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Meng Wanzhou's lawyers say HSBC 'fully knew' that Huawei controlled affiliates that did business in Iran

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Ian Young
·5 min read
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HSBC bankers "fully knew" that Huawei Technologies controlled the accounts of affiliates through which it did business in Iran, undermining US claims that Meng Wanzhou defrauded the bank by allegedly lying about the relationships, a Vancouver court heard on Monday.

Meng's lawyers are pressing their claim this week that the Huawei executive is the victim of an abuse of process, and that former US president Donald Trump tainted the American fraud case against her so badly that the US bid to have her extradited from Canada should be thrown out by the Supreme Court of British Columbia.

They are also seeking to further a separate argument about the alleged abuse, that US authorities misled the court with their records of the case. They are applying to have a series of affidavits admitted to the court to bolster that claim.

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On Monday, Meng's lawyer Frank Addario told Associate Chief Justice Heather Holmes that the record of the case submitted by the US was "manifestly unreliable".

Meng is accused of defrauding HSBC by lying about Huawei's business interests in Iran, conducted through a company called Skycom, which potentially exposed the bank to the risk of breaching US sanctions on the country.

Addario said the US record of the case left the court with the impression that as a result of a 2013 meeting between Meng and "Witness T", an HSBC banker in Hong Kong, the bank believed Skycom had been sold by Huawei to an arm's-length third-party company.

But Addario said that "Peter Z", another HSBC banker who managed the relationship with Huawei, "fully knew" that Skycom had been sold to a company called Canicula Holdings, whose accounts were still controlled by Huawei.

"The risk committee at the bank relied on Peter Z," said Addario, and US claims otherwise were "very misleading as it underplays what [he] told the global risk committee," referring to the bank group that decided to continue working with Huawei in 2014.

Meng Wanzhou, chief financial officer of Huawei Technologies, arrives at the Supreme Court in Vancouver on Monday. Photo: Bloomberg alt=Meng Wanzhou, chief financial officer of Huawei Technologies, arrives at the Supreme Court in Vancouver on Monday. Photo: Bloomberg

"Canicula was no mere third party, it was a non-arm's-length affiliate whose bank accounts were managed by Huawei," said Addario. In addition to Peter Z, "plenty of other people at the bank" were aware of this, he said, and it was "never a secret".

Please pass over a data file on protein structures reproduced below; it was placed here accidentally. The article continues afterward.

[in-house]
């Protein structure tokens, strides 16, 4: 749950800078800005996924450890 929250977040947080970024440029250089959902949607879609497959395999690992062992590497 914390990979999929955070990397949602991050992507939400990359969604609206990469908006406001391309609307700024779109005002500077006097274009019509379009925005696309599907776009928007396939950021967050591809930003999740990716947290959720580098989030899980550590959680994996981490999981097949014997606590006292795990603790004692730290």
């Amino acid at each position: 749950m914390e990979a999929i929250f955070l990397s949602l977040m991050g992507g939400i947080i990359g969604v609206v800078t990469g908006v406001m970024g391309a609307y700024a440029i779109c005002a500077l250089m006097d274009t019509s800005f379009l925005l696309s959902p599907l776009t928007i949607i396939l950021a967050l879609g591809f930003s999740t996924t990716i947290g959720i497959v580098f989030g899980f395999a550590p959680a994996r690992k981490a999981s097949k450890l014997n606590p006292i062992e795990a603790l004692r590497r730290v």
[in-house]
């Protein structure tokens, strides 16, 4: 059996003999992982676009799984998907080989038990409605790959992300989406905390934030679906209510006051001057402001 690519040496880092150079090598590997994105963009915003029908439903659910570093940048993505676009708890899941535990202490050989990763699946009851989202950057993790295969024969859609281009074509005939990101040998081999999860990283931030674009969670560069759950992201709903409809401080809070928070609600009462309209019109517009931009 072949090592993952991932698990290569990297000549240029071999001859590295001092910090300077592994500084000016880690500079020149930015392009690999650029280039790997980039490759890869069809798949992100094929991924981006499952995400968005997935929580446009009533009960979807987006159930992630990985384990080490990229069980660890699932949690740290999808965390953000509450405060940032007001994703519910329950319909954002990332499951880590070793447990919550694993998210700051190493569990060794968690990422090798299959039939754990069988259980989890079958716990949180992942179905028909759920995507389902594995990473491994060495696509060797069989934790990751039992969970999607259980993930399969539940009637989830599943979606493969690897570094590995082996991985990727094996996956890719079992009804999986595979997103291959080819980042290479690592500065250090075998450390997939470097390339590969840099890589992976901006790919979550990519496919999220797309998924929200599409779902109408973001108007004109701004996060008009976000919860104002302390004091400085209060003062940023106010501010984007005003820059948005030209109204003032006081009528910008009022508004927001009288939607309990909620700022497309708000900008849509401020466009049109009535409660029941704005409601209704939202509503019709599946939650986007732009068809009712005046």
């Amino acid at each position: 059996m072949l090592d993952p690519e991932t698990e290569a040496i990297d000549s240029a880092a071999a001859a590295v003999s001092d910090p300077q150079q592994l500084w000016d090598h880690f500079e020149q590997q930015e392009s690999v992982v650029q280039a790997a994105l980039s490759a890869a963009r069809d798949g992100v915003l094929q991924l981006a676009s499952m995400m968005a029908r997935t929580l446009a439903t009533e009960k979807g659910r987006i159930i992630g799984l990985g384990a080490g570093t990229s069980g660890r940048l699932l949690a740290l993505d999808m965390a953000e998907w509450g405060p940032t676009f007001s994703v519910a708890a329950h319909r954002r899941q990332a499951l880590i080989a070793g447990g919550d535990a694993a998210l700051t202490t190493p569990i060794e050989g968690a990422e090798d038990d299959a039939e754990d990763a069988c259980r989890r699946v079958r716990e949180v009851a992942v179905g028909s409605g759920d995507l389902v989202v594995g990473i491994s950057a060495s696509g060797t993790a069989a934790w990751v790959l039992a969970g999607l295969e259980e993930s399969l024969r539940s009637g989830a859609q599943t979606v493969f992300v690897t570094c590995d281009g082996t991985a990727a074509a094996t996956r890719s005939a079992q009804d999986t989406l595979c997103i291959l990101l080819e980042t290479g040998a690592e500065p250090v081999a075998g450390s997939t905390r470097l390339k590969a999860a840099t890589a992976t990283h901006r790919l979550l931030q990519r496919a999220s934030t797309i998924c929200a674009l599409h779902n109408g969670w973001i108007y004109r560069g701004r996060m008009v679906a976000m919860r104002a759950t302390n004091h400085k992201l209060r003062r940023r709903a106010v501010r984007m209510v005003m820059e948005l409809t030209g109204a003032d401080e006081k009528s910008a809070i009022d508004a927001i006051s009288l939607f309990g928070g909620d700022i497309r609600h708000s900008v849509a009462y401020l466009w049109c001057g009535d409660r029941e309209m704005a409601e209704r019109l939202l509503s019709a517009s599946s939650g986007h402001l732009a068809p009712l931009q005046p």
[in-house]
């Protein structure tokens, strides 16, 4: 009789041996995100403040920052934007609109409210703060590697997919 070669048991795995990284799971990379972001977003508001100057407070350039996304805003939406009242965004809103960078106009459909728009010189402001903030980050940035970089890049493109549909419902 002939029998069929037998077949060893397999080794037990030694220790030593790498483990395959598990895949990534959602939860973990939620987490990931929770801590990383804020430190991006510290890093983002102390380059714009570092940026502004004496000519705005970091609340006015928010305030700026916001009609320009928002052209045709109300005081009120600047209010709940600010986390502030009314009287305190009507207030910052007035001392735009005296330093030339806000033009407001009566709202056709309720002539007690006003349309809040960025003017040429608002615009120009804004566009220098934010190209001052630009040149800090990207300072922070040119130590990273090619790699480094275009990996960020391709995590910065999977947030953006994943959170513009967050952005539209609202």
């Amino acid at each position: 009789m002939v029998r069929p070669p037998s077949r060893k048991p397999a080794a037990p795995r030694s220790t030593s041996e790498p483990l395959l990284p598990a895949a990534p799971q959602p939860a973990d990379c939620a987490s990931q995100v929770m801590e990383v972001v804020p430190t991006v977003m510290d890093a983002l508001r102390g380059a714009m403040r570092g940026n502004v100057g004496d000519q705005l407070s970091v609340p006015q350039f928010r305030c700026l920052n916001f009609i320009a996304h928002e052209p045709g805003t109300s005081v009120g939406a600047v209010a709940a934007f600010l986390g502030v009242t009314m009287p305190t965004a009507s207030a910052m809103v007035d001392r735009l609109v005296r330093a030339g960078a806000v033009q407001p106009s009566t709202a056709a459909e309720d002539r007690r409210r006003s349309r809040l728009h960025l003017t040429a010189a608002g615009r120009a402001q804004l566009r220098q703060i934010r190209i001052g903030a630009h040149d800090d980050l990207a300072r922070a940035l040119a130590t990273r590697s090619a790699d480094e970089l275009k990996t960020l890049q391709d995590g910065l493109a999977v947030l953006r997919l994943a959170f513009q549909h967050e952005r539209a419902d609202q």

In HSBC emails, Skycom and Canicula were consistently referred to as "Huawei accounts", Addario said.

Holmes suggested that a fraud could be committed against a bank, even if its staff "lower down the hierarchy" understood the fraud or had information about it.

Addario responded that Peter Z "was far more than a gofer, he was the primary conduit of information" between HSBC and Huawei.

"Either he's lied to the global risk committee ... or he's told them the truth and the requesting state has not told you the truth," Addario told Holmes, adding that "either way the evidence should be in front of you."

During his remarks, Addario initially identified both Peter Z and Witness T by their full names, prompting the Crown to complain; Holmes immediately imposed a publication ban on their full names.

Canadian government lawyers say the proposed new evidence should be rejected, saying it "does not affect the reliability of the ROCs [records of the case]"; instead, they say, it represents arguments against the US charges, not Meng's extradition.

"Considering competing inferences, or whether a person may have a defence to the allegations, is not this court's responsibility but is reserved for the trial court in the United States," they say in a written submission.

US prosecutors want Meng to face trial in New York; Meng denies the fraud claims.

The allegations that Meng is the victim of an abuse of process and that she was a pawn in Trump's trade war with China have hung over the extradition case since she was arrested at Vancouver's airport on December 1, 2018, throwing China's relations with Washington and Ottawa into disarray.

The suspicions were highlighted 10 days later when Trump told the Reuters news agency he would "certainly intervene" in the case if it helped strike a trade deal with China.

Meng's lawyers said this and other remarks by US officials showed the case was politically tainted.

Canadian government lawyers, acting on behalf of US interests in the extradition case, say the entire argument is moot because Trump is no longer president. They have called the argument weak and "hyperbolic".

Hearings in the Vancouver extradition case are expected to continue until May 14, but appeals could drag proceedings out for years.

Meng, who is Huawei's chief financial officer and the daughter of company founder Ren Zhengfei, is living under partial house arrest at a C$13 million (US$10.2 million) home she owns in Vancouver.

This article originally appeared in the South China Morning Post (SCMP), the most authoritative voice reporting on China and Asia for more than a century. For more SCMP stories, please explore the SCMP app or visit the SCMP's Facebook and Twitter pages. Copyright © 2021 South China Morning Post Publishers Ltd. All rights reserved.

Copyright (c) 2021. South China Morning Post Publishers Ltd. All rights reserved.